KNITTING FACTORY PRESENTS
Car Seat Headrest, Naked Giants
Matador Records is thrilled to announce that it has signed Car Seat Headrest has released Teens of Style on October 30, with Teens of Denial in 2016. This prolific artist (n Will Toledo) comes to Matador having already crafted an 11-album catalog of staggering depth, all self-released on Bandcamp, which has gained him an obsessive following and over 25,000 downloads - all without the muscle of a manager, label, agent, or publicist - until now.
Car Seat Headrest began in 2010 in Will Toledo's hometown of Leesburg, Virginia. Needing a place of solitude (and soundproofing) where he could record vocals undisturbed, a 17-year-old Toledo set up shop in the family car. Toledo's catalogue is sharp, literary, and culturally omnivorous as it touches upon youth and death, love and depression, drunken parties and 2nd century theologians. Ever surprising, his lyrical imagery ranges from playful to sexually frank to sorrowful, often within the same song.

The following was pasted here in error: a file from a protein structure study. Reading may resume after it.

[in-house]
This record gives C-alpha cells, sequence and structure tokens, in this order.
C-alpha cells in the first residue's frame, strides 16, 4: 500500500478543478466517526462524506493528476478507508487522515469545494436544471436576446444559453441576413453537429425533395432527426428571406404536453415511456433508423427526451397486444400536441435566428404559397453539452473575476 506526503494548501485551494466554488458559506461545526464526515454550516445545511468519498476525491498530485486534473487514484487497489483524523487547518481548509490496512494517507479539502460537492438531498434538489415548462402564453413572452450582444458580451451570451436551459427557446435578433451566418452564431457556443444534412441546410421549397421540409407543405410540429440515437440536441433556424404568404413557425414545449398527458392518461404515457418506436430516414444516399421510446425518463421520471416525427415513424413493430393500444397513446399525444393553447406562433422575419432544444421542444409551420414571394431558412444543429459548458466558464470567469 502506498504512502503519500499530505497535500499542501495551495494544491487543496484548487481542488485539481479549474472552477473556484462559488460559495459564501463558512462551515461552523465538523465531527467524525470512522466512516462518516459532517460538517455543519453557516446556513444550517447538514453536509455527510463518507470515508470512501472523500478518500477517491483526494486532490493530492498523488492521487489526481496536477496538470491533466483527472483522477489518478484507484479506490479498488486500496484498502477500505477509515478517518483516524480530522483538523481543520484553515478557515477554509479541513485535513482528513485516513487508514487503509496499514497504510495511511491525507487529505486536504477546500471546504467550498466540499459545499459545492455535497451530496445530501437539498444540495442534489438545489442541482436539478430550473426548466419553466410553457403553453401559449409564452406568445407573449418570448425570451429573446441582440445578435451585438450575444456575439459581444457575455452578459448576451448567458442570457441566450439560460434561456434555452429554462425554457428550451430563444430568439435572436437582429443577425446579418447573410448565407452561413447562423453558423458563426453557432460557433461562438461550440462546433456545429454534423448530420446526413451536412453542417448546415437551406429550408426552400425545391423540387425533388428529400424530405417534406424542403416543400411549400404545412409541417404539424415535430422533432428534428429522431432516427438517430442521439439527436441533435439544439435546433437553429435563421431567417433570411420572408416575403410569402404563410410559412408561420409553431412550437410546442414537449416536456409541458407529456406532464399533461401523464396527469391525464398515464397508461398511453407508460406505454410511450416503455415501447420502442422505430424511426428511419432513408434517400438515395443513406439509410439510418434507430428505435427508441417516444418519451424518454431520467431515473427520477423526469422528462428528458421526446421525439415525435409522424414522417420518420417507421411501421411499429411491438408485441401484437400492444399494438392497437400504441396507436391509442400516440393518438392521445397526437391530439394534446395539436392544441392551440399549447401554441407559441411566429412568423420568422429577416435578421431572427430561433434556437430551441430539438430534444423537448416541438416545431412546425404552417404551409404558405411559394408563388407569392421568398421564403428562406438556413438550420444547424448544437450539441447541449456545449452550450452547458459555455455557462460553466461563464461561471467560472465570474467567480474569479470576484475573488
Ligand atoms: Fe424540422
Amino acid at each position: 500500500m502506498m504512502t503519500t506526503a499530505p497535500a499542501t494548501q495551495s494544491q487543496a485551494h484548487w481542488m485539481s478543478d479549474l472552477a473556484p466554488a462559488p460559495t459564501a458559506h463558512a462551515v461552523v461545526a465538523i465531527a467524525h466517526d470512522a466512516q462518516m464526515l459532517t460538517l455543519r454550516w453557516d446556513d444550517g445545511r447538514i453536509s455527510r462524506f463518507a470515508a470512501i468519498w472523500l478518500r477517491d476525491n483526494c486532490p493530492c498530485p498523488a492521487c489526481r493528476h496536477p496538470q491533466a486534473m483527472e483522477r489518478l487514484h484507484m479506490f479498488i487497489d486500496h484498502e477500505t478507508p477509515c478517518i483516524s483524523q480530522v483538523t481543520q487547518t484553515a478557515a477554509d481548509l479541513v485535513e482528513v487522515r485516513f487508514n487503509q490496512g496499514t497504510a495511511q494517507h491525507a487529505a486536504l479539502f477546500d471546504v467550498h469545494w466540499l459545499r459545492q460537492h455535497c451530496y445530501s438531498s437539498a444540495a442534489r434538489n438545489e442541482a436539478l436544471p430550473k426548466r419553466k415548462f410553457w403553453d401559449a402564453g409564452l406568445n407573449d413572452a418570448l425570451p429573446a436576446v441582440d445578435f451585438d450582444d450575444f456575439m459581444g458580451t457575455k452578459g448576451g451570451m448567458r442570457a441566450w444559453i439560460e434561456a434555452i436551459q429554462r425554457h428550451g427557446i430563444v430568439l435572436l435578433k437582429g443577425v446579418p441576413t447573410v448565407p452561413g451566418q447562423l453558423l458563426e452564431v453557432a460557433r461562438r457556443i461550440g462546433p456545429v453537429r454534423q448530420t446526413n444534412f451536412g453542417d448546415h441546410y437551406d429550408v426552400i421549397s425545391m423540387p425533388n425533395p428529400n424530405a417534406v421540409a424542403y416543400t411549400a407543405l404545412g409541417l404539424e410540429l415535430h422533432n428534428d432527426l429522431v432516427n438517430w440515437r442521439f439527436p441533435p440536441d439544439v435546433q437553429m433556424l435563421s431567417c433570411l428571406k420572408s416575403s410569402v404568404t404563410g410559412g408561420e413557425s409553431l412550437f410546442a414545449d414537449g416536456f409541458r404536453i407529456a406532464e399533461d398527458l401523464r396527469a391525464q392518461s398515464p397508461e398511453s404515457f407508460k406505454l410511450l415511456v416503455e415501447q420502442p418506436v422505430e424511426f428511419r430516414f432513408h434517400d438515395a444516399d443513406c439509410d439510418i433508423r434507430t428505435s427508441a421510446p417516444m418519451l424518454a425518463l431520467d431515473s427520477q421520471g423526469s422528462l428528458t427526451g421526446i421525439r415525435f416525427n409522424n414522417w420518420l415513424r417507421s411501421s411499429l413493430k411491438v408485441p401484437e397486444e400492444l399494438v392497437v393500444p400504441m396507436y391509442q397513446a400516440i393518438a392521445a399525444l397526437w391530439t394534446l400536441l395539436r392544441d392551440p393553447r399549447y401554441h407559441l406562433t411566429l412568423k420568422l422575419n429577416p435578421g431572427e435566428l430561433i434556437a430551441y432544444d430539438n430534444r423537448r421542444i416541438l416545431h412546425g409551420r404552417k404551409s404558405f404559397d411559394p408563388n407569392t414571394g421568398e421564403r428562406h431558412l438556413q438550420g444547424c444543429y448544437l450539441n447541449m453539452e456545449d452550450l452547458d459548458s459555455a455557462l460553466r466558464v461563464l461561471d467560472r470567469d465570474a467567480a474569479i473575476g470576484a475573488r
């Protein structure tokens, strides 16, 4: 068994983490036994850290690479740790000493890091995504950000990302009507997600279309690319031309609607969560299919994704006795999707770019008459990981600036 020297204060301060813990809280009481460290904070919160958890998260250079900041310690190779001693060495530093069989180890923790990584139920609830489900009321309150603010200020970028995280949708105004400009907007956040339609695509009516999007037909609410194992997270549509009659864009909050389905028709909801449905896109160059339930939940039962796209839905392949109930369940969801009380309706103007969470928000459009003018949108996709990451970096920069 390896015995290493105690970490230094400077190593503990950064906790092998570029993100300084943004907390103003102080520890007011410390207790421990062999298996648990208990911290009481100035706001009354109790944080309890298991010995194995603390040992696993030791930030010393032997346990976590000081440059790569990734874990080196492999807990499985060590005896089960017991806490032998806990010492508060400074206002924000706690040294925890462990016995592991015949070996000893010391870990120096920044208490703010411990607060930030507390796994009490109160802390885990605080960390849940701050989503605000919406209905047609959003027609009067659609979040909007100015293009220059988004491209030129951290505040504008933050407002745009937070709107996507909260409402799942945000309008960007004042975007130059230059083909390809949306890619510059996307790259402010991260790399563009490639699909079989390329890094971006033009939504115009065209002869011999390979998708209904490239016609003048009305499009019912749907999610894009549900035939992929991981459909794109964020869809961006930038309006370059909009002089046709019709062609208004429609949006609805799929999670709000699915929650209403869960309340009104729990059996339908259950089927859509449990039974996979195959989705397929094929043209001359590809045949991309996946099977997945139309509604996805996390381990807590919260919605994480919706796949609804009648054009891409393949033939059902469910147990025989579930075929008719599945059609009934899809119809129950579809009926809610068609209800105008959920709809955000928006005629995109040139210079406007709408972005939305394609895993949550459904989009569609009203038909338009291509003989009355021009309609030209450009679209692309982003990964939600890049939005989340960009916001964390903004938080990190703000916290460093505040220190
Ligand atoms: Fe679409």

After relocating to the Seattle suburbs in 2014, Toledo assembled a lineup with bassist Ethan Ives and drummer Andrew Katz. Teens of Style is the first Car Seat Headrest album recorded with a full band, and the sound is vibrant and powerful, with a wide stylistic range.
On Teens of Style, Toledo has taken material from the first three years of the band's existence and reworked it to generate some of the most realized arrangements to date. Drawing material from 3 (2010), My Back Is Killing Me Baby (2011), and Monomania (2012), Teens of Style provides a concise overview of the band's many sonic and emotional facets, with the songs ranging from electronic psychedelia to punky anthems to melancholic acoustic numbers.
The longest track on Teens of Style, "Times to Die," is just under seven minutes, applying breakbeat cut-ups and "Low Rider" horns to a groove-driven neo-psych jam with lyrics about Judaism, Hinduism, and the record business. Similarly, "Maud Gone" is a wistful 60s-inspired pop number paying homage to Yeats's unrequited love, while the intricate party track "Los Borrachos" borrows its title from the Diego Velasquez painting.